Tuesday, 12 March 2019

Second Chance

I’ve been working on my second collection of poetry for the past nine months or so. I started off with some fifty poems that I felt were worthy of inclusion. Since then I’ve been reworking poems, repositioning poems, removing poems and including new ones. This has been a developmental process, with each new iteration of the collection appearing satisfactory, until I got started on the next revision. In search of some external perspective, I also submitted selections from the collection to pamphlet competitions. I’m pleased to say that I’ve been shortlisted for the Overton Poetry Prize (judges’ report below) and longlisted by Eyewear.

My first collection of poetry was published in November 2010. But on Good Friday 2011 I was diagnosed with cancer. From my hospital bed in Belfast I was forced to cancel all the dates of my reading tour of Ireland and England. After I left hospital I didn’t write any poetry for several years. But I was writing regularly, in the form of this blog which focused on my condition and treatment. Around five years ago I did begin to write poetry again. And despite the cancer recurrences and the series of major operations, I’ve kept this up. Understandably, the tone and style of my poetry has changed. Although, the one area of experience I’ve not chosen to write poetry about is cancer.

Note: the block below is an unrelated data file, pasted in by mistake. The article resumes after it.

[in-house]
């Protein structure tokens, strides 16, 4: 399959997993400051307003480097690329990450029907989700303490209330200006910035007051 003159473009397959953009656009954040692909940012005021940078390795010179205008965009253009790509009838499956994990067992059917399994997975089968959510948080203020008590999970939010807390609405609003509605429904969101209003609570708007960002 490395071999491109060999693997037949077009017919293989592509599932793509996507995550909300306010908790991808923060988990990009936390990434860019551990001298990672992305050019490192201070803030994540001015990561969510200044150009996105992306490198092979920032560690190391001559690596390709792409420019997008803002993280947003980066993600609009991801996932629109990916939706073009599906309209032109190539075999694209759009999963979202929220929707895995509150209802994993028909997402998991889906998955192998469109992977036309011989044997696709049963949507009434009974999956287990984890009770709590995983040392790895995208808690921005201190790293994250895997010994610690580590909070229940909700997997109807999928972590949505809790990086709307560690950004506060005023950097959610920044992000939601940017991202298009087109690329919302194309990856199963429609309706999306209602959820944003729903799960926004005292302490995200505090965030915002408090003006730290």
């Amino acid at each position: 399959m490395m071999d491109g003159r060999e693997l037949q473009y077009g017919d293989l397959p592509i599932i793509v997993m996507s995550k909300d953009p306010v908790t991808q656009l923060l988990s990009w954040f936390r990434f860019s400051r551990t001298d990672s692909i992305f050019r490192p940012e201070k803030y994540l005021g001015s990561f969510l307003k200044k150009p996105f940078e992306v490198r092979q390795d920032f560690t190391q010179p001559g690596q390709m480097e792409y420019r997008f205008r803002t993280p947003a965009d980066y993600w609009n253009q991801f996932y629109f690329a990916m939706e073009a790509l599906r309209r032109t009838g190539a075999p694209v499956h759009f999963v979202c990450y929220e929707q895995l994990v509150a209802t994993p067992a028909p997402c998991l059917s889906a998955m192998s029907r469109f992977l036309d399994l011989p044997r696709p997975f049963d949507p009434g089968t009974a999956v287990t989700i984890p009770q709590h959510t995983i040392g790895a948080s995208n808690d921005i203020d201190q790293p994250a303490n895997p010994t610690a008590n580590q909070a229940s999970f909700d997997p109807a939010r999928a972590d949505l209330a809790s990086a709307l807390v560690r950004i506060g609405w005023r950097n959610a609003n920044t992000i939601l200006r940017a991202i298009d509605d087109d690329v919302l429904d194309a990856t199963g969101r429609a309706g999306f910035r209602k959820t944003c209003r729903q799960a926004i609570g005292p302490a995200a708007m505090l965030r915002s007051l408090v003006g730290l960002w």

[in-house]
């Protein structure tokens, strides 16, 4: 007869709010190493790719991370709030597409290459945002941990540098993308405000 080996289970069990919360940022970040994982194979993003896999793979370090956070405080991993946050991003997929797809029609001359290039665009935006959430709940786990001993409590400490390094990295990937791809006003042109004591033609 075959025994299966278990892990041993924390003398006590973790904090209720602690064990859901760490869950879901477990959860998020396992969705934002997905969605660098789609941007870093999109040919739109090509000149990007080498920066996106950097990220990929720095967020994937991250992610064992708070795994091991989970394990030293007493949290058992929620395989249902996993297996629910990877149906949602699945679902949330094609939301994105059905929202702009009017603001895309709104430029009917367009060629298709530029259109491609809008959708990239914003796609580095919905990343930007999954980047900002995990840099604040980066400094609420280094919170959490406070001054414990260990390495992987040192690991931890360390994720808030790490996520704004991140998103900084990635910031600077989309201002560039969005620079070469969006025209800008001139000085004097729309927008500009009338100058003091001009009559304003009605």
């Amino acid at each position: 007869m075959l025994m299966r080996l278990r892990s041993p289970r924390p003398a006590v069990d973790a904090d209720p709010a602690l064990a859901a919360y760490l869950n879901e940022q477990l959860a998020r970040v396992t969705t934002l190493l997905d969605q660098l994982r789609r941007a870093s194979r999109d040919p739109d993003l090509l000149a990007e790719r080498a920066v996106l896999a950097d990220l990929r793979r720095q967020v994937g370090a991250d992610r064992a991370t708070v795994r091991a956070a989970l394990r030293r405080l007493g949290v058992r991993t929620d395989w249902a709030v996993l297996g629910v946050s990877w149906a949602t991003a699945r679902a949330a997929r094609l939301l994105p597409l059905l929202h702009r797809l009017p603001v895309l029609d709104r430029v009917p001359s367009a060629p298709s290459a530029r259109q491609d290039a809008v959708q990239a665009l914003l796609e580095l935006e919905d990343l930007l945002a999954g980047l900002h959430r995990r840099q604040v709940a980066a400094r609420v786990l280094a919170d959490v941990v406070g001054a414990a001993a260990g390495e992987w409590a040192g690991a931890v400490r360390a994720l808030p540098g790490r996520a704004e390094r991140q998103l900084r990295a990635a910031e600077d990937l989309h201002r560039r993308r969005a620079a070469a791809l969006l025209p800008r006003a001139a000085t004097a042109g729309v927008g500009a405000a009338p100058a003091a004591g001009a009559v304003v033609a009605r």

Over the past eight years, the poetry publishing scene has changed significantly. Lagan Press, the publisher of my first collection, do not publish single-author poetry collections anymore, so I have needed to find a new home for my work. Unwisely, I submitted an early draft of my second collection to several publishers. This was premature and they did not choose to take it. The content, shape and tone of the collection has changed significantly since then. I am much more confident of my collection now, particularly given the extremely positive feedback I received from the judges of the Overton Poetry Prize.

Judges’ Report
‘Very accomplished writing throughout, with lots of stories and characters.  All the poems were strong, but there were some poems, and individual lines or stanzas that we felt stood out: in Hermit, for example, the final stanza is brilliant – ‘The whin creaks, / my furrows are bare, / let thistles come.’ while ‘our times are as hard as the frost’ seems absolutely the right voice for the lapper.  Despite the dark and difficult subject matter of some of the poems, the level of detail and choice of imagery makes the collection compelling.